I wasn't wishing to be prescriptive, and I had no doubt one could find examples with plural verbs. However, for my usage "All I could see were the flies crawling in and out of the comers of their eyes" is wrong and I would both write and say "All I could see was the flies crawling in and out of the comers of their eyes." Both flies and pigs are undoubtedly plural, I see them as neither herd nor cloud, but they are not the subject - 'all' is, and in my mind that is a singular subject. For a short while I thought perhaps I could see it as a plural subject when the things seen take multiple forms and hence 'all' could be argued to mean 'the only things'. I tried "All I could see were lakes, mountains and distant clouds", but that doesn't work for me either. "All I could see was lakes, mountains and distant clouds." There, that feels better already. Clearly, plural verbs in such sentences are acceptable to some, but not, so far, to me.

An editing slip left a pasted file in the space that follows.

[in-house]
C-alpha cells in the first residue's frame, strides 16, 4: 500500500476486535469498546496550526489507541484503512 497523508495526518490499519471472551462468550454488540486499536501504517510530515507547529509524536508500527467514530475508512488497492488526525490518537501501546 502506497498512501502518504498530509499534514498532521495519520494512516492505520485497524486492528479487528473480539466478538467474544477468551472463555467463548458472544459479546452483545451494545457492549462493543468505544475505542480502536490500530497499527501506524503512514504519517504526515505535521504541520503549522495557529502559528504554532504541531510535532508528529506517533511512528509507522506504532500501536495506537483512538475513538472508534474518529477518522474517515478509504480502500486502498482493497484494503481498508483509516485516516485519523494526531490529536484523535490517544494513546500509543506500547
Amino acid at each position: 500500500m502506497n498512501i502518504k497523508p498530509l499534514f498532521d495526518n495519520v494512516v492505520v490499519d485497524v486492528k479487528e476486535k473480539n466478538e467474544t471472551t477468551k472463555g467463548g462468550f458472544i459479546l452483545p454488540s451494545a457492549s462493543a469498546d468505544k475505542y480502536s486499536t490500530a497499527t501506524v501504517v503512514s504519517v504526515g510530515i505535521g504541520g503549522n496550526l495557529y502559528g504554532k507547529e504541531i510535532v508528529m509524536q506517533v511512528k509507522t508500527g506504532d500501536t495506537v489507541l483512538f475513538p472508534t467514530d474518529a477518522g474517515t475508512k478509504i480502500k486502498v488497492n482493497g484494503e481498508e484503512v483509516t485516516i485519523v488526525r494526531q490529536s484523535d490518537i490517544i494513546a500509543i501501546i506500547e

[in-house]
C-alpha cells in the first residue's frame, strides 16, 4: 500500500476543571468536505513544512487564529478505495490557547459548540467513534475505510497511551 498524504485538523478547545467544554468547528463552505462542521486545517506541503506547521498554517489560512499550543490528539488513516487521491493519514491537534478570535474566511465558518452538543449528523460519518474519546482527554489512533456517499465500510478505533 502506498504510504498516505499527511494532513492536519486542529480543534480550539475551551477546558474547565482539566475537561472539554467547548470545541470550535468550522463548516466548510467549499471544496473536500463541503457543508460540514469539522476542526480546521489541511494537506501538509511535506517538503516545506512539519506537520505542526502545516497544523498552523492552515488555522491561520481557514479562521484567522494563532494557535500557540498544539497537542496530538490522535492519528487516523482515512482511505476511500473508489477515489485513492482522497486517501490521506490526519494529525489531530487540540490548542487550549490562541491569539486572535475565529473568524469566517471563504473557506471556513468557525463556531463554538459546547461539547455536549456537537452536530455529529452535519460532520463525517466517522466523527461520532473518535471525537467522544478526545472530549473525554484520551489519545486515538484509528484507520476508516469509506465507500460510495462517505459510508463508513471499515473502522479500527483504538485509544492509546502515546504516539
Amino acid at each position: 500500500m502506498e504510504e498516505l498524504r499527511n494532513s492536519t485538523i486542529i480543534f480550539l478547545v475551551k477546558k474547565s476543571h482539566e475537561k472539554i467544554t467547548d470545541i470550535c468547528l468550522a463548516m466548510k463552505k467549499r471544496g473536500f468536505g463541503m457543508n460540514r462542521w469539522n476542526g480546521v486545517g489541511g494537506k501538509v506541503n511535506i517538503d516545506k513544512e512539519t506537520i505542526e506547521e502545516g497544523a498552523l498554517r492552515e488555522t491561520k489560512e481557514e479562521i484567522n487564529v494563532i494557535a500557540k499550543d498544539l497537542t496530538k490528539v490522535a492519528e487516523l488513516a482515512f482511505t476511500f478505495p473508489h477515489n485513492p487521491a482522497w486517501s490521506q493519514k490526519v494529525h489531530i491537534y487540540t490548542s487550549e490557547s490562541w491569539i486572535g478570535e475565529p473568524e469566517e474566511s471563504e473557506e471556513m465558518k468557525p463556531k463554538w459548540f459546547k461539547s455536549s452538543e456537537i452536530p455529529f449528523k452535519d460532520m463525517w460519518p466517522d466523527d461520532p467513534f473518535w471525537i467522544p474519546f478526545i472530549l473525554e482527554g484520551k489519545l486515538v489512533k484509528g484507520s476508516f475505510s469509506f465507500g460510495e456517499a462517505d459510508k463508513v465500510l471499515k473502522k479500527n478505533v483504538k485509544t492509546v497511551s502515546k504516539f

amatriciana

    Senior Member
    English - UK and US
    I take your point: but first there is the annotation: "[1] or "set of things".

    Next, is "his multiplication tables" Which gives me the impression that "multiplication tables" are a discrete unit.Had it been the multiplication tables, I could have gone for the plural.

    However, that said, I suppose I agree.
    Yet in English our possessive pronouns don't in themselves imply anything about the number of things owned. It's always "his" whether it's "his thing" or "his things", "his nose" or "his eyes". Likewise with "the", it's "the boy" if singular and it's "the boys" if plural. I think your impression is maybe more influenced by how you personally think of the multiplication tables -- as a discrete unit as opposed to a raft of individual facts to memorize. I only say this because I myself think of the multiplication tables as 12 discrete units, each unit being a "page" of the times table for a fixed number (we only learnt the times tables up to 12 at school), so in the original sentence I would have gone with "were".